The vote on R181-01 was recorded as follows: VOTING YES: JOHN, COFFMAN, HINDMAN, CRAYTON, JANKU, HUTTON, LOVELESS. VOTING NO: NO ONE. Resolution declared adopted, reading as follows:
 

    The following bills were introduced by the Mayor unless otherwise indicated, and all were given first reading:

B280-01     Adopting the FY 2002 Classification and Pay Plan.
B281-01     Amending Chapter 19 of the code relating to personnel policies, procedures, rules and regulations.
B282-01     Establishing new group insurance premiums for the employee health and dental care plan.
B283-01     Repealing Ordinance No. 016593; establishing Parks and Recreation fees.
B284-01     Amending Chapter 11 of the Code as it relates to public health services fees.
B285-01     Amending Chapter 22 of the Code relating to solid waste residential rates.
B286-01     Amending Chapter 27 of the Code as it relates to fees for water connection and temporary removal
                   and reinstallation of electric service.
B287-01     Amending Chapter 27 of the Code relating to water service rates.
B288-01     Amending Chapter 13 of the Code to add a new article on temporary business licenses.
B289-01     Rezoning property located on the north side of West Broadway, west side of Strawn Road from A-1
                   to O-P.
B290-01     Rezoning property located on the north side of West Broadway, west side of Strawn Road from A-1
                   to PUD-5.
B291-01     Rezoning property located at 1504 Wilson Avenue from R-3 to R-1.
B292-01     Approving the final plat of Jefferson Commons, Plat 1; granting variances from the Subdivision
                   Regulations regarding sidewalk and right-of-way; authorizing a performance contract.
B293-01     Approving the replat of Lot 162 of Heritage Estates, Plat 1.
B294-01     Approving the final plat of Village Square, Plat 1-B; a replat of Lots 103 - 110 of Village Square,
                   Plat 1.
B295-01     Approving the engineer's final report; accepting a deed of dedication; authorizing payment of
                   differential costs for water main serving Seven Oaks, Plat 2.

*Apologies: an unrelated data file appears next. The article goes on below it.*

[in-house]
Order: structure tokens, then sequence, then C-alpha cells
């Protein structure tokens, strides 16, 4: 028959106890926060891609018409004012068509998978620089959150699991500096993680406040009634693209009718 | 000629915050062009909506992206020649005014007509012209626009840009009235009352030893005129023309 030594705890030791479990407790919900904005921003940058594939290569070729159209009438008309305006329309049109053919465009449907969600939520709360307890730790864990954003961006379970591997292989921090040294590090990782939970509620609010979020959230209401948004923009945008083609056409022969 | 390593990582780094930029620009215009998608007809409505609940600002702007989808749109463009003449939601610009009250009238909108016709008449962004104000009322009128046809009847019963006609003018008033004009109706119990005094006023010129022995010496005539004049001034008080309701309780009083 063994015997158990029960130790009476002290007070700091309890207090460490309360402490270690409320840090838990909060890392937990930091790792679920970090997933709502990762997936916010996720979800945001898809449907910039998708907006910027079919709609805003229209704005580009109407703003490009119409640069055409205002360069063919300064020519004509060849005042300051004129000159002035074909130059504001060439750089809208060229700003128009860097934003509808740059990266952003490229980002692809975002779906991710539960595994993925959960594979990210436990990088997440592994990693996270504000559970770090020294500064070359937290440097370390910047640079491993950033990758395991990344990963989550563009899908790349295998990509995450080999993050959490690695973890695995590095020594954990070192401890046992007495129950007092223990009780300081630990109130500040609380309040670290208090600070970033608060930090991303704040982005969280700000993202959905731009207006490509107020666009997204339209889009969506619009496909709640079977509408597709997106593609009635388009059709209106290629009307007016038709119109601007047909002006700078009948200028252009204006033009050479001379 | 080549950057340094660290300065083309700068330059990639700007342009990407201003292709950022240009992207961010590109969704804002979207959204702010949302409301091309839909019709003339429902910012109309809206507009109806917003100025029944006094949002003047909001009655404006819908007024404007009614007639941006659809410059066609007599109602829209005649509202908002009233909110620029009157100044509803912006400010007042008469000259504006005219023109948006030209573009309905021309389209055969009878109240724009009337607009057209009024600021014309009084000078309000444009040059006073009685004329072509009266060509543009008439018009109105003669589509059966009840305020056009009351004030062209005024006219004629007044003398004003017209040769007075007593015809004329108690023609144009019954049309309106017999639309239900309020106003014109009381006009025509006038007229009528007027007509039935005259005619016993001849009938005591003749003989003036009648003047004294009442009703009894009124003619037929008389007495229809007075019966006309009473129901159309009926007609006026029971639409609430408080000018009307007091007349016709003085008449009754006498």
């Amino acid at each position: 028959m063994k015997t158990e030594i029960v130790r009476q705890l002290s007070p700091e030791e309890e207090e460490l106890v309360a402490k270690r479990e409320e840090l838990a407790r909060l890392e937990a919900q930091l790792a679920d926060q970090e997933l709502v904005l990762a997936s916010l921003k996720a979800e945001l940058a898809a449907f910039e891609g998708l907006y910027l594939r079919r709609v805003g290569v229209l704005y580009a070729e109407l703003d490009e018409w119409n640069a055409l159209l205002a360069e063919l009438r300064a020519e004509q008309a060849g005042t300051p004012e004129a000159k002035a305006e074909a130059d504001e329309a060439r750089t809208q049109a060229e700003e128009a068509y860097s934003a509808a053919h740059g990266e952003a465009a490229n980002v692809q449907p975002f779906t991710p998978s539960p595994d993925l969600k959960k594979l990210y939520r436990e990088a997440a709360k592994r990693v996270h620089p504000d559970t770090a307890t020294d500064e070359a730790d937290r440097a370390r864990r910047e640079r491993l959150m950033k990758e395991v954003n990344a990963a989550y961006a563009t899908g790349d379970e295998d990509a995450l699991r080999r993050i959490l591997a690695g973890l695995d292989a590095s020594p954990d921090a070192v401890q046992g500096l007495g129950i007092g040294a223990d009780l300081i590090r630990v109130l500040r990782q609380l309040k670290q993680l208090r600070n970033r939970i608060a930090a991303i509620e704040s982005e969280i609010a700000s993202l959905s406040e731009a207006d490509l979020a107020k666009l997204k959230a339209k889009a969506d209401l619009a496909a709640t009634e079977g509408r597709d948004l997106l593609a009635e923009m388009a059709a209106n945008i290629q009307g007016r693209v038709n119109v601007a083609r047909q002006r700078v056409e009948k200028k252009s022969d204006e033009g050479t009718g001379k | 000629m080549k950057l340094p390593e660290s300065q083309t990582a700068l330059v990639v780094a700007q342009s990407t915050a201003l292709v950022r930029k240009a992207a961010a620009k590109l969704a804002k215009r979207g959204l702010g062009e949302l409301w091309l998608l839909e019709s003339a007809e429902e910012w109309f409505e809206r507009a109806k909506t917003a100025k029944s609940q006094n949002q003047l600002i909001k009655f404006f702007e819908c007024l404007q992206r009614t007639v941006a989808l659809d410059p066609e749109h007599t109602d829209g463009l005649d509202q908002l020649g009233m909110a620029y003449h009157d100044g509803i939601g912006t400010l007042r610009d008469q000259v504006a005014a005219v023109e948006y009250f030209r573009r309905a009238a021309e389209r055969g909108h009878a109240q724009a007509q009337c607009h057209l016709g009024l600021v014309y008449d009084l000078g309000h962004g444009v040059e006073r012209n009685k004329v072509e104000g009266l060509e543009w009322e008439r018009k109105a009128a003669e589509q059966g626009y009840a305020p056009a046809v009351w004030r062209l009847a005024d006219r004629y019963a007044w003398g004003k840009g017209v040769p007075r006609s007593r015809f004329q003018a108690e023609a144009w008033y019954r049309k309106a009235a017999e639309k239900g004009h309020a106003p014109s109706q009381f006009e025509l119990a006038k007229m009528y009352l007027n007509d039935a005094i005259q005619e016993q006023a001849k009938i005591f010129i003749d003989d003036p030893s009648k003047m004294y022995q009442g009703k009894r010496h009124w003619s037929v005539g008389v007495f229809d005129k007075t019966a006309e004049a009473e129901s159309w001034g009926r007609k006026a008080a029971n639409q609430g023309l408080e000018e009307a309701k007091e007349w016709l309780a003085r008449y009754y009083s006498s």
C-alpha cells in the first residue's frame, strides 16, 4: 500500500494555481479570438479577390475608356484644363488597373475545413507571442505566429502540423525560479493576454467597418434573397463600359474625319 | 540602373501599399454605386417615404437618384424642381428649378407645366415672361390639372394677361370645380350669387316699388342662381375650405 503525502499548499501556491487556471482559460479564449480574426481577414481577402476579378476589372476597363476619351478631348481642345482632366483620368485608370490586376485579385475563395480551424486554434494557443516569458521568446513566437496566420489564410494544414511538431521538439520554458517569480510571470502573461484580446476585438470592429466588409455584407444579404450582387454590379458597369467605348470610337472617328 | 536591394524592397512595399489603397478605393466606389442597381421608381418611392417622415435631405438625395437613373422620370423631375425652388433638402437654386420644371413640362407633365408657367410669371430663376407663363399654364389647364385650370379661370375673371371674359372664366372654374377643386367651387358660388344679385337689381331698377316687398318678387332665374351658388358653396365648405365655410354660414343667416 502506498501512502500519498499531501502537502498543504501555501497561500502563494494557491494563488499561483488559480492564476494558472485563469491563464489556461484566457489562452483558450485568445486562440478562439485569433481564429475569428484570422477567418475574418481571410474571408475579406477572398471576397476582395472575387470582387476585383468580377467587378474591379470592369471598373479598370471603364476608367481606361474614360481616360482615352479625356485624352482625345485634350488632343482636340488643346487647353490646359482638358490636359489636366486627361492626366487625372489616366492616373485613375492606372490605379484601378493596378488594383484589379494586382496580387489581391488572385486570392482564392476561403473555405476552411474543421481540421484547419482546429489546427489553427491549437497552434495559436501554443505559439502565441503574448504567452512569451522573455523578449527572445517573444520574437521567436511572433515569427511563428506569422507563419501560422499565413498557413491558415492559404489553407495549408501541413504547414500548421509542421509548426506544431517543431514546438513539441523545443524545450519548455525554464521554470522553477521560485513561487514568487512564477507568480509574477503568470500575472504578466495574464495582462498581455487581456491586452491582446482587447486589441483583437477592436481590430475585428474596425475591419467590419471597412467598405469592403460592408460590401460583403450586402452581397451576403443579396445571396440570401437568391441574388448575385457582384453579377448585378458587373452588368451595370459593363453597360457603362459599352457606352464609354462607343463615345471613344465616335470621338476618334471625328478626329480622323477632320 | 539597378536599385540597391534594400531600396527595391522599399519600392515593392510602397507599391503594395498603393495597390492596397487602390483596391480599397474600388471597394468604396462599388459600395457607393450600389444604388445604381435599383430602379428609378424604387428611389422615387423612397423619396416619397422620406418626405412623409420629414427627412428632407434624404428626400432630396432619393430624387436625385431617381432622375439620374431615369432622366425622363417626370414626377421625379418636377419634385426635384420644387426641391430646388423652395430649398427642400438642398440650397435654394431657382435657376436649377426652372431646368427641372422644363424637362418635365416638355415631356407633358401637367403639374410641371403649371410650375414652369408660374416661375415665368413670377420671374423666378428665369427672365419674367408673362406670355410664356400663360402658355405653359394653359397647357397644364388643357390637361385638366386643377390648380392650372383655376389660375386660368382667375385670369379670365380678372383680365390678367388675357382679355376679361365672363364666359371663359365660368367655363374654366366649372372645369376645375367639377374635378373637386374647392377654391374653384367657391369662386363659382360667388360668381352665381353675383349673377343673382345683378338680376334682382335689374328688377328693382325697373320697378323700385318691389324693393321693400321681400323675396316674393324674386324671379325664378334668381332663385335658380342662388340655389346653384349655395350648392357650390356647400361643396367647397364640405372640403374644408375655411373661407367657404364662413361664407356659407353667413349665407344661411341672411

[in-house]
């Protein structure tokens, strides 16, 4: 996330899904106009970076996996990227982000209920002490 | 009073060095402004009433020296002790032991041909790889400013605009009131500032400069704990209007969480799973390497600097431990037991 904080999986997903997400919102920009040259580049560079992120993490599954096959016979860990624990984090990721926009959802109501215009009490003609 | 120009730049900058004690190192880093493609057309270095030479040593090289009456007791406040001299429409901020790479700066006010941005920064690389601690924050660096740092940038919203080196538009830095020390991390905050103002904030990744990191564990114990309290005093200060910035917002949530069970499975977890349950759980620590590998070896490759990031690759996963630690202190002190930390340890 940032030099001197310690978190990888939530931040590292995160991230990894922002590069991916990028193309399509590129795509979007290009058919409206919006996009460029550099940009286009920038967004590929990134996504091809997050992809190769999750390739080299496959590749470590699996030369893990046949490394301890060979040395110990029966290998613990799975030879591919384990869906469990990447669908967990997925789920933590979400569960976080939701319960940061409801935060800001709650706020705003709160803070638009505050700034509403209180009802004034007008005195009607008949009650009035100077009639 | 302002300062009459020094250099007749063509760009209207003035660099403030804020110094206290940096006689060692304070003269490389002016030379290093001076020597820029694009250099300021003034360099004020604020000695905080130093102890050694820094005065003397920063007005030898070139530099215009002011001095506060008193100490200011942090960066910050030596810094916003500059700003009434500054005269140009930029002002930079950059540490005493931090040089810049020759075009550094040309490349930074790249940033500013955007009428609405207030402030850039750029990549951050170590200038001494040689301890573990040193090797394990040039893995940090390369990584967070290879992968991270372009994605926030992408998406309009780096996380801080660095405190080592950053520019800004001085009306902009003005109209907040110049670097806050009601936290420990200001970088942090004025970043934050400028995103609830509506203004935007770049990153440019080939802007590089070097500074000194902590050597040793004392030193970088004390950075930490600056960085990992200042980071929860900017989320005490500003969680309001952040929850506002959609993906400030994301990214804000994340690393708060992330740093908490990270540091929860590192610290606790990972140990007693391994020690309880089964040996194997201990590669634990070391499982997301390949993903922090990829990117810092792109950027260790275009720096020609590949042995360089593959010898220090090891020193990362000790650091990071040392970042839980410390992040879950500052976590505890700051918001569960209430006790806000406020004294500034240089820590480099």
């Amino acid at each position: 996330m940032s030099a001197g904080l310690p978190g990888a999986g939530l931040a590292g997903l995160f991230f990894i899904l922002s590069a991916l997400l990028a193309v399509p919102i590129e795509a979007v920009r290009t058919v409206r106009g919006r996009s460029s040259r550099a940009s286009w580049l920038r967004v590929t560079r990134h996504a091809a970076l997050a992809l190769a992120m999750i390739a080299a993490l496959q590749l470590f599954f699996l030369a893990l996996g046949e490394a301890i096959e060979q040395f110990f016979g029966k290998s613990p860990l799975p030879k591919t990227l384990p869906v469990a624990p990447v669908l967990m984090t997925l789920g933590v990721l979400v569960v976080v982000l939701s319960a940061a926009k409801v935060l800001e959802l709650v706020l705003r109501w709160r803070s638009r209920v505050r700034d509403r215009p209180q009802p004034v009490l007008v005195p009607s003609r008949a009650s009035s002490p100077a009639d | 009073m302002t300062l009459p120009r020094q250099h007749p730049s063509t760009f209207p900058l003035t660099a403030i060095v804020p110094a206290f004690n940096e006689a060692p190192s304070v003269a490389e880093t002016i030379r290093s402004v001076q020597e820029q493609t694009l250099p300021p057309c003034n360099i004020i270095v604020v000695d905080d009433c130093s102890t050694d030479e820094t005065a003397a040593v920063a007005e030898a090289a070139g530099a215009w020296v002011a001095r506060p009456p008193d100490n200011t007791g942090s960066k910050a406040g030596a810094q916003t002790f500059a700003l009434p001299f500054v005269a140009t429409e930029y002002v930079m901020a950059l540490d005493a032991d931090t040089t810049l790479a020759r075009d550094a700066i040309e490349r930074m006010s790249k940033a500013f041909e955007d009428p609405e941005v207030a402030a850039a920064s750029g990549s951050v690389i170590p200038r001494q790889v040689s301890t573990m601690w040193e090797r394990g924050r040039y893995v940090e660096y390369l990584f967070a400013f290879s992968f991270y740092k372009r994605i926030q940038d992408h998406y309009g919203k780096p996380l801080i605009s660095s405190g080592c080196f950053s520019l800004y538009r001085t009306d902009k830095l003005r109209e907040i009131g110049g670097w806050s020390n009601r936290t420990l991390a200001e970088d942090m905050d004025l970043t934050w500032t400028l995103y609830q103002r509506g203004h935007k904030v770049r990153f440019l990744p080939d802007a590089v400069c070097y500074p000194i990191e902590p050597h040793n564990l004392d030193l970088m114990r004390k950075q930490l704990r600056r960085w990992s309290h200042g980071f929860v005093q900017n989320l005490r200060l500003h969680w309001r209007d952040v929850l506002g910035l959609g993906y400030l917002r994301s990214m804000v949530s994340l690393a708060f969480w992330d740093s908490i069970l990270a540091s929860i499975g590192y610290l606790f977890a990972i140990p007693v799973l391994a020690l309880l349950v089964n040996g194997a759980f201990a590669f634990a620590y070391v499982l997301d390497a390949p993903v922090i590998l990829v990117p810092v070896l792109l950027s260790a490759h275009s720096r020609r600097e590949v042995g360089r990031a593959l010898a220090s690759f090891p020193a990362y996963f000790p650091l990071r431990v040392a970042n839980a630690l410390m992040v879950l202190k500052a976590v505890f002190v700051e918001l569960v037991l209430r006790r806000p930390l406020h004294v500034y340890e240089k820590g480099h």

B296-01     Authorizing construction of water main serving Quail Creek, Plat 2; authorizing differential costs.
B297-01     Accepting easements for water utility purposes.
B298-01     Amending Chapter 14 of the Code to set the speed limit on Route KK from Old Mill Creek Road to
                   State Route K at 50 mph.
B299-01     Amending Chapter 14 of the Code to prohibit parking along sections of North Brown Station Road,
                   Brown Station Road and East Brown Station Road.
B300-01     Approving the engineer's final report for the Bear Creek Trail Phase I Bridge Project.
B301-01     Approving Change Order No. 1 to the contract with Emery Sapp and Sons for construction of the
                   Sunflower Street Improvement Project.
B302-01     Confirming the contract of J.C. Industries, Inc. for the downtown Sidewalk Improvement Project.
B303-01     Authorizing application and execution of FTA grant documents for FY 2002.
B304-01     Calling for bids for the Park Hill Addition Drainage Improvement Project; appropriating funds.
B305-01     Accepting certain streets for public use and maintenance.
B306-01     Approving the engineer's final report for the Route AC Sanitary Sewer Relocation Project.
B307-01     Levying special tax assessment on property located at Lot 4 of Lamplight Square Subdivision for
                   abatement of a weed nuisance.
B308-01     Authorizing an agreement with the Missouri Department of Health for the Immunization Action Plan;
                   appropriating funds.
 

REPORTS AND PETITIONS
(A)     Intra-departmental transfer of funds.
    Report accepted.
 

(B)     Street closure requests.
    Mr. Janku made the motion that the closings be approved as requested. The motion was seconded by Mr. Hutton and approved unanimously by voice vote.
 

(C)     606 West Worley.
    Mr. Dudark explained that this is the former HUD property that was turned over to the City after HUD was unable to sell the home. He stated a request for proposals was sent to all not-for-profit organizations who have an interest in rehabilitating and selling these types of property. He stated proposals were received from Central Missouri Counties Human Development Corporation and EnterLight Ministries. Mr. Dudark reported it is staff's belief that EnterLight is in a position to move ahead rather quickly on the project and will be able to complete the project in about 45 days. He indicated staff needs Council authorization to bring back an agreement at the next meeting with EnterLight Ministries.